Appearing on CNN’s The Lead with Jake Tapper on Tuesday afternoon, chief international correspondent Christiane Amanpour slammed Israeli Prime Minister Benjamin Netanyahu, his Likud Party and “right-wing” allies for having “a sort-of racist police towards” Arabs that has been “very scary for them” as the world awaited results from the national elections in Israel.
Here is a clear case of media reluctance to acknowledge a drop-dead obvious fact — one even the often fact-averse New York Times has admitted.
In an 8:40 p.m. report tonight, Jim Salter at the Associated Press spent eight paragraphs avoiding any mention of the race of Jeffrey Williams, the 20 year-old man arrested today and charged in connection with the shooting of two Ferguson, Missouri police officers on Thursday. Finally, in paragraph 9, the AP reporter only partially relented, writing that "Williams, who St. Louis County Police Chief Jon Belmar said is black, is being held on $300,000 bond." An easily found mugshot of Williams relating to a prior arrest indicates that the law enforcement system classified him as black six months ago:
The American Prospect’s Waldman sympathizes with conservatives who are “unfairly accused of racism,” but says that overall he doesn’t feel too sorry for them given that right-wingers routinely condone actual bigotry from their leaders. Addressing his conservative readers, Waldman admits that sometimes “liberals are too quick to see racist intent in a comment that may be innocuous or at worst unintentionally provocative. But you make heroes out of people like [Rudy] Giuliani, [Rush] Limbaugh, and [Erick] Erickson…and when other people occasionally notice the caustic hairballs of bile they spit onto waiting microphones, the most you can say is, ‘Well, I wouldn't go that far.’ So you have nothing to complain about.”
Esquire’s Pierce claims that Republicans’ subversive efforts are fueled by a mixture of avarice (“they want the country to come apart so they can sell off the pieces to the people who run their campaigns”) and racism: “This heresy, which should have died at Gettysburg, is part and parcel of the modern conservative movement, which was born out of the flotsam left behind by the (partial) fall of American apartheid.”
Closing his March 12 Hardball program, MSNBC's Chris Matthews spewed that future generations of Americans will look back to today's politics and see that "the age of Jim Crow managed to find a new habitat in the early 21st century Republican Party." Looking back, people "will learn that a new senator from Arkansas got the signatures of 46 other senators on a letter to the hardliners in Iran urging that they reject the efforts of this president to keep them from building a nuclear weapon" and "they will read all this and wonder what was it that made this Republican opposition so all out contemptuous of an American president?"
Never one to shy from controversy, Rush Limbaugh pointed out what many others consider impolitic to state aloud -- that the racist chant led by University of Oklahoma frat brothers and captured on a video that went viral could be mistaken for a rap tune.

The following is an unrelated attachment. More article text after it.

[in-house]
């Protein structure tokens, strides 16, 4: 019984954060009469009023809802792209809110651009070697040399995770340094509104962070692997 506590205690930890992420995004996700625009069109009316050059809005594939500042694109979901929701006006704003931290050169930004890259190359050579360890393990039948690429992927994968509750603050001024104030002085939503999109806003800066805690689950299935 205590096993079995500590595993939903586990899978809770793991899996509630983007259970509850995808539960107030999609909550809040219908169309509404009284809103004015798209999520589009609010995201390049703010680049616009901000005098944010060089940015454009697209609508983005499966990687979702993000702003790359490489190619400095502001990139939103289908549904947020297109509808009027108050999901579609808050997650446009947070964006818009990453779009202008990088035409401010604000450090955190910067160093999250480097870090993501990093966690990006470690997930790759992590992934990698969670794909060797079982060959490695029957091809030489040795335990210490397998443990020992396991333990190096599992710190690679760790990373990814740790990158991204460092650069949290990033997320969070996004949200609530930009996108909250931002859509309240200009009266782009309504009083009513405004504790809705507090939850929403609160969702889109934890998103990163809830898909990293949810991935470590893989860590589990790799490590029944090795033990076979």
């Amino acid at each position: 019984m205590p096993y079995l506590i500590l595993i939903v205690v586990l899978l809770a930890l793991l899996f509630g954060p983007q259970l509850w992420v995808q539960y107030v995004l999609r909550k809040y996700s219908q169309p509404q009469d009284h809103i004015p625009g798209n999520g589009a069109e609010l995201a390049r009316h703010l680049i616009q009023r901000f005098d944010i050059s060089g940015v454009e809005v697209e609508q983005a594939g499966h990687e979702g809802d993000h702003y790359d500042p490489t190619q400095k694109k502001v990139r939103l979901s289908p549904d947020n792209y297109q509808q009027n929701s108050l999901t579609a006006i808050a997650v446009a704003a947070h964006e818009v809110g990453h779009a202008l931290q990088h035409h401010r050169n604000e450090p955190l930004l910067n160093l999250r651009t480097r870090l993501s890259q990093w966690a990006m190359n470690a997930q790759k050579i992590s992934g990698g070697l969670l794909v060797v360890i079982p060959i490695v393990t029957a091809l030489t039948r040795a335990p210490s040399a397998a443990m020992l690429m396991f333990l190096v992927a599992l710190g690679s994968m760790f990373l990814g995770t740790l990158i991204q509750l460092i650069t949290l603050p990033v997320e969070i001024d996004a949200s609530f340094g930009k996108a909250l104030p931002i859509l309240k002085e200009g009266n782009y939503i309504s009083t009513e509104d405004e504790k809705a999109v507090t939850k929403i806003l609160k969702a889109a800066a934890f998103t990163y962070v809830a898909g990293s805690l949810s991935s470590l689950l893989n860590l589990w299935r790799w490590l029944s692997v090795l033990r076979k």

University officials quickly expelled the students, shuttered their fraternity and continue their investigation while the incident has triggered wide debate as much about free speech as racism.
On Thursday's New Day on CNN, left-wing Missouri State Senator Maria Chappelle-Nadal wildly accused fellow guest Jeff Roorda of the St. Louis Police Officer Association of being a racist. Chapelle-Nadal asserted that she, as well as the far-left protesters she supports, were "trying to...ensure that racism does not continue by people like you." Roorda replied, "Are you calling me a racist, Senator?" The Democratic politician replied, "Yes, absolutely!"
On Monday night, Comedy Central host Larry Wilmore poked fun at MSNBC's Al Sharpton for "sneaking over Obama's shoulder” to take a picture during the 50th anniversary of the Bloody Sunday march in Selma.
For the University of Chicago’s Harold Pollack, this past weekend’s commemoration yielded a “fairly astonishing” juxtaposition of President Obama’s “largeness of spirit” and Republican apathy, or worse. In a Washington Monthly blog post, Pollack argued that the low GOP turnout for “an event sacred to African-Americans sent an unavoidable message: These are not our people...Such discomfort with a widening circle of ‘others’ still works for many in the congressional GOP, especially in non-presidential years. On a national level, it is increasingly out of step with a changing society.”
Political correctness is a pathological disorder. You can't say "niggardly" or "black holes" or "chink in the armor" without provoking protests or risking your job. You can't invoke the Constitution or call illegal behavior "illegal" without being accused of hatred. And now, you can't goof around at a high school basketball game in silly costumes without the world accusing you of "racial insensitivity."
When it comes to right-wingers and the Affordable Care Act, biology and race are destiny. That’s the word from lefty pundit Marcotte, who argued in a Thursday column for Talking Points Memo that the “fight against Obamacare has been about needling the gender- and race-based resentments of the conservative base.”
He's at it again.
On his March 5 Hardball program in a segment with Rep. James Clyburn (D-S.C.) about the 50th anniversary of the Selma march for voting rights, Hardball host Chris Matthews slammed as racially-motived GOP efforts for establishing voter ID laws.